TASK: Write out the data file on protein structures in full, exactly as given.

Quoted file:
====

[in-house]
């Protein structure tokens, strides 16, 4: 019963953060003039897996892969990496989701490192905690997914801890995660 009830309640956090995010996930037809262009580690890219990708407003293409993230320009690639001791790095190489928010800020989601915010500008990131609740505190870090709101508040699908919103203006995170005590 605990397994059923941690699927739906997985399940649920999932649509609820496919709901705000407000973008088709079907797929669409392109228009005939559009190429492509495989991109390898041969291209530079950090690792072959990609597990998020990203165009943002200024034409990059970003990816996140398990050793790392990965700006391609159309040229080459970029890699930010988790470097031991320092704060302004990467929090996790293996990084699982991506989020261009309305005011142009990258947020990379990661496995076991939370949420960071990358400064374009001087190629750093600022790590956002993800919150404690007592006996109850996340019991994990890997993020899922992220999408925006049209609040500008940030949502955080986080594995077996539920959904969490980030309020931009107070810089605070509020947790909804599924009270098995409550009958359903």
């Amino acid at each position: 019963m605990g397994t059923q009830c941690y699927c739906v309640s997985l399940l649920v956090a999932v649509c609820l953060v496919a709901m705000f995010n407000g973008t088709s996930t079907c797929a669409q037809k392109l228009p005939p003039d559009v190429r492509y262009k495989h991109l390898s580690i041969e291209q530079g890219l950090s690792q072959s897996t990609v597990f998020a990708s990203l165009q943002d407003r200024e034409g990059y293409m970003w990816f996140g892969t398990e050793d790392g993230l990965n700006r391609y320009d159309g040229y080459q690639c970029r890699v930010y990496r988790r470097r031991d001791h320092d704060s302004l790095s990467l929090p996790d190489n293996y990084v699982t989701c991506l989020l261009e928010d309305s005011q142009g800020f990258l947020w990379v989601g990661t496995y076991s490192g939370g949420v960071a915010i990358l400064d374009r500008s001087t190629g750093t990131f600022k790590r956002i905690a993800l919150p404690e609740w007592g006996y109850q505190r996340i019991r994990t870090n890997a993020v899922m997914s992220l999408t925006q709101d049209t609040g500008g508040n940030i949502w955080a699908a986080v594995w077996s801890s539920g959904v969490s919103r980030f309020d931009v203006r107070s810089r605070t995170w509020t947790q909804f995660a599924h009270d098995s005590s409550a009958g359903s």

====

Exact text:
[in-house]
């Protein structure tokens, strides 16, 4: 019963953060003039897996892969990496989701490192905690997914801890995660 009830309640956090995010996930037809262009580690890219990708407003293409993230320009690639001791790095190489928010800020989601915010500008990131609740505190870090709101508040699908919103203006995170005590 605990397994059923941690699927739906997985399940649920999932649509609820496919709901705000407000973008088709079907797929669409392109228009005939559009190429492509495989991109390898041969291209530079950090690792072959990609597990998020990203165009943002200024034409990059970003990816996140398990050793790392990965700006391609159309040229080459970029890699930010988790470097031991320092704060302004990467929090996790293996990084699982991506989020261009309305005011142009990258947020990379990661496995076991939370949420960071990358400064374009001087190629750093600022790590956002993800919150404690007592006996109850996340019991994990890997993020899922992220999408925006049209609040500008940030949502955080986080594995077996539920959904969490980030309020931009107070810089605070509020947790909804599924009270098995409550009958359903």
């Amino acid at each position: 019963m605990g397994t059923q009830c941690y699927c739906v309640s997985l399940l649920v956090a999932v649509c609820l953060v496919a709901m705000f995010n407000g973008t088709s996930t079907c797929a669409q037809k392109l228009p005939p003039d559009v190429r492509y262009k495989h991109l390898s580690i041969e291209q530079g890219l950090s690792q072959s897996t990609v597990f998020a990708s990203l165009q943002d407003r200024e034409g990059y293409m970003w990816f996140g892969t398990e050793d790392g993230l990965n700006r391609y320009d159309g040229y080459q690639c970029r890699v930010y990496r988790r470097r031991d001791h320092d704060s302004l790095s990467l929090p996790d190489n293996y990084v699982t989701c991506l989020l261009e928010d309305s005011q142009g800020f990258l947020w990379v989601g990661t496995y076991s490192g939370g949420v960071a915010i990358l400064d374009r500008s001087t190629g750093t990131f600022k790590r956002i905690a993800l919150p404690e609740w007592g006996y109850q505190r996340i019991r994990t870090n890997a993020v899922m997914s992220l999408t925006q709101d049209t609040g500008g508040n940030i949502w955080a699908a986080v594995w077996s801890s539920g959904v969490s919103r980030f309020d931009v203006r107070s810089r605070t995170w509020t947790q909804f995660a599924h009270d098995s005590s409550a009958g359903s």